Now here is where things get interesting. Haken, who really started to excel after the end of era #1 with The Mountain, are undoubtedly closer in sound to that era than the next. With their new album Affinity, it seems like they read my mind about some of these concepts.

On a few songs, and especially “1985” and “Earthrise,” there are obvious call-backs to extinct sounds, including almost comical synth tones and rhythms of an older generation of music that many of us are happy to forget. However, the small samplings are used in a way that make the songs diverse and fun without bogging you too far down with nostalgic annoyance.

Interestingly, the 15-minute long “Architect”, has a chorus with some djent hidden in the tone (and even harsh black metal vocals!?!? from Einar Solber of Leprous), which seems to show that they understand the shift and are proving they have have the ability to keep up; however, they are still unquestionably not “selling out.” The whole album is a beautifully erratic mix of old and new.

Without doing a track-by-track analysis (which would probably be pretty torturous without a full album stream published yet), I found another thing about this album quite interesting. I typically love this era of music for its energy and find slowdown tracks entirely skippable (like “Wait for Sleep” or “I Walk Beside You“), but the final track “Bound by Gravity,” is captivating with its melodic progression and is one of my favorite tracks on the album.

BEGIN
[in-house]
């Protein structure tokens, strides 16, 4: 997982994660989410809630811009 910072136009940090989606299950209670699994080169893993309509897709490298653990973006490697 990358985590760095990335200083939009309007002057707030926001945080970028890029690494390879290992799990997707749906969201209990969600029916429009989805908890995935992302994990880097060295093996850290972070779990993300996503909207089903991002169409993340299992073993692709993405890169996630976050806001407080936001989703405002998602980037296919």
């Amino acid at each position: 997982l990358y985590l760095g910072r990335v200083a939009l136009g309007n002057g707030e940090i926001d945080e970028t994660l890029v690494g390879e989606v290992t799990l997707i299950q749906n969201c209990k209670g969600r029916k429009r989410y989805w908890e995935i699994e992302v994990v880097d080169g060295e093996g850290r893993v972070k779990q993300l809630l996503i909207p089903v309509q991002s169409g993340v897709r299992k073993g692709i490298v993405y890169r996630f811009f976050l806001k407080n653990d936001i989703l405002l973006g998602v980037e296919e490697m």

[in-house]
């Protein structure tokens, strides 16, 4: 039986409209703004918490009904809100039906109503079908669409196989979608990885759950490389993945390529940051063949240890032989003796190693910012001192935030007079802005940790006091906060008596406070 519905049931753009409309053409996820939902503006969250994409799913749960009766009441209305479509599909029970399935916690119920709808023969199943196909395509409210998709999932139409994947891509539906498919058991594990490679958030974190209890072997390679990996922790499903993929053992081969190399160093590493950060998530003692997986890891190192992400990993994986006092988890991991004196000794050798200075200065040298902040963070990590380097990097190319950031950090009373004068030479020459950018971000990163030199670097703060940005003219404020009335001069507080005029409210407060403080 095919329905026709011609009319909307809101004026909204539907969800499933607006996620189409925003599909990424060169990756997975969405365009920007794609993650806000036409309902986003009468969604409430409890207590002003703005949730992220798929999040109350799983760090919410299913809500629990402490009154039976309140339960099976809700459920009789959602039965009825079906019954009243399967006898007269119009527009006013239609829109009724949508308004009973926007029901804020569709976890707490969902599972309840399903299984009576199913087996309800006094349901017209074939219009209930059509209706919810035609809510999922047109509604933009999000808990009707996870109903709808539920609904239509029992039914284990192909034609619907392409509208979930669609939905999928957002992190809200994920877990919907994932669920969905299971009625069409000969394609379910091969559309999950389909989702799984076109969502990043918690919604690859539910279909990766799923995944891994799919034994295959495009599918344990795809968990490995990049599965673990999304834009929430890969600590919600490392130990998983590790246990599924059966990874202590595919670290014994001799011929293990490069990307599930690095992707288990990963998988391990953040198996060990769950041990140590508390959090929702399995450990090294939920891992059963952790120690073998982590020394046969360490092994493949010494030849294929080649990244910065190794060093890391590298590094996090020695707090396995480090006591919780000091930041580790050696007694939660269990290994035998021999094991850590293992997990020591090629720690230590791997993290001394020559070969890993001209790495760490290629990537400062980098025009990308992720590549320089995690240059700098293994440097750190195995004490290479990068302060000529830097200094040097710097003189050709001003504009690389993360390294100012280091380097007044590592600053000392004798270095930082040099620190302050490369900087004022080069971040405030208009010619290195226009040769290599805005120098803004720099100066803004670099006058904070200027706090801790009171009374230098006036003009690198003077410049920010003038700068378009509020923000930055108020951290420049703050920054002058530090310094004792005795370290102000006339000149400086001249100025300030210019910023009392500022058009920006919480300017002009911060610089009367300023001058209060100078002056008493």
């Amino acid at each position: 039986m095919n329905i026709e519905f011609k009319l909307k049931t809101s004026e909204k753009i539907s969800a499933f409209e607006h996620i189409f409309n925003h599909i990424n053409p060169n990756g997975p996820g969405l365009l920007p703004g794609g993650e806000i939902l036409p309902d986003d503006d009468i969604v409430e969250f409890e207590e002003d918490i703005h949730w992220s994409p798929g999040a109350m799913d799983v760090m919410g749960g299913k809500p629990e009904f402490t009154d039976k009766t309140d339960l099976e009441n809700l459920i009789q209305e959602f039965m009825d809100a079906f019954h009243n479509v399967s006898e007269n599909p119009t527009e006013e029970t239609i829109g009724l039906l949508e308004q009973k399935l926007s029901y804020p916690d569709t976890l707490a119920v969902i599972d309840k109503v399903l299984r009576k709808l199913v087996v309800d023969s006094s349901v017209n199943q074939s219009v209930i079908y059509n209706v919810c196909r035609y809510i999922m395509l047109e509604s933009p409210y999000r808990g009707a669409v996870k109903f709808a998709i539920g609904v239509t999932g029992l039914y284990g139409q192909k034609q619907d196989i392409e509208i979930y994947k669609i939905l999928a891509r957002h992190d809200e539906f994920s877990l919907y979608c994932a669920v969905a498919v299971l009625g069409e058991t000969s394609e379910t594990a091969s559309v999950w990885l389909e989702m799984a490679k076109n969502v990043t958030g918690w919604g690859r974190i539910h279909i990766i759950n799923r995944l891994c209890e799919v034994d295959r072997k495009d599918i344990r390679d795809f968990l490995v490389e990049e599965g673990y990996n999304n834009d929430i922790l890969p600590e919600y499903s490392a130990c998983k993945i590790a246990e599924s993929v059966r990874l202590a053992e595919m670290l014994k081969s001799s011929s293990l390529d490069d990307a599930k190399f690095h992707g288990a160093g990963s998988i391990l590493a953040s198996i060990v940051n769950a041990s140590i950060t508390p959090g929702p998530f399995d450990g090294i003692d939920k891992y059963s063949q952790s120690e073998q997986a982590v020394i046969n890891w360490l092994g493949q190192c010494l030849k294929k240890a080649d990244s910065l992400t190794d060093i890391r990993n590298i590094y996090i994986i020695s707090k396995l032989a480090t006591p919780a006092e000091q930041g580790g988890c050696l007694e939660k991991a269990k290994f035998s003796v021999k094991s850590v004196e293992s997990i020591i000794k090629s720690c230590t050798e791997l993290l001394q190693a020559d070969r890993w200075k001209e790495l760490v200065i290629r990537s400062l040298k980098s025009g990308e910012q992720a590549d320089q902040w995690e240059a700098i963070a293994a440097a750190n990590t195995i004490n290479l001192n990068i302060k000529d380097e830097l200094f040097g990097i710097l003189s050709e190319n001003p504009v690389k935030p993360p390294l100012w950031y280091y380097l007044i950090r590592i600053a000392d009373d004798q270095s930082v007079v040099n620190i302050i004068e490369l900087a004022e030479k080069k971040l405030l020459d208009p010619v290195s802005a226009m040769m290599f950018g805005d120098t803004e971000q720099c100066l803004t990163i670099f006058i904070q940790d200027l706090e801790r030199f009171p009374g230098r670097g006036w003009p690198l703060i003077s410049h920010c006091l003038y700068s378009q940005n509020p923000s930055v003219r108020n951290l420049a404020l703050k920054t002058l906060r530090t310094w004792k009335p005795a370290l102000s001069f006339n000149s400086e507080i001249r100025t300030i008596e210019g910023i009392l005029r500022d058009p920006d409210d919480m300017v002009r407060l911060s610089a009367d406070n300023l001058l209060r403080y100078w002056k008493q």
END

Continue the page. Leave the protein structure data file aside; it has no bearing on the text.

Overall, Affinity will please fans of The Mountain, but might not do much to capture an audience that is on the borderline with the band. That is not to say that the two albums are similar, because their differences are striking, but it will appeal to the same crowd. Some songs take a few listens to really get hooked on, and there are some forgettable bits, but when they hit their stride they are extraordinary. Haken are definitive proof that sometimes it is possible to stay relevant by dredging up the past for missed ideas, even in a genre that is supposed to be forward-looking.

Haken seem to have an uncanny ability to be both fully entrenched in a decaying plateau, yet still maintain some elements of high Progressivism by bringing something new to the table. But here is the problem with these labels: If you are only ever looking for what is undeniably high prog, then you will miss these micro progressions and dismiss bands that are too similar before you can really see what is great about their take on a sound you already know. I don’t think prog as a genre would get so much backlash if it were named anything else. It is possible that I am thinking far too much about this, and all I actually need to know is that Haken is consistently making some of the most fun music out there, regardless of what you want to call it.

Affinity is released on April 29th. Pre-order here.

  • Joaquin Stick

    Everyone have enough to read today? Wall ov Text day here at the Toilet.

    • (you and i have a LOT of shared prog interests, btw)

    • Spear

      I could go for some more Wall ov Text days.

      • Lacertilian

        Text Death Thursday coming up, mate.

    • EsusMoose

      My favorite parts of going to the bathroom involve reading the toilet writings on the stall doors.

      • JWEG

        The other day I was fiddling with Google Translate, and discovered that one possible Latin translation of “Toilet of Hell” is “Cultus Barathri”

        What I like most about that is that it looks sort of like it should be translated opposite to reality (admit it: without deep familiarity with Metal Latin, you too can see someone thinking “barathrum” is the word that translates to Toilet).

    • JWEG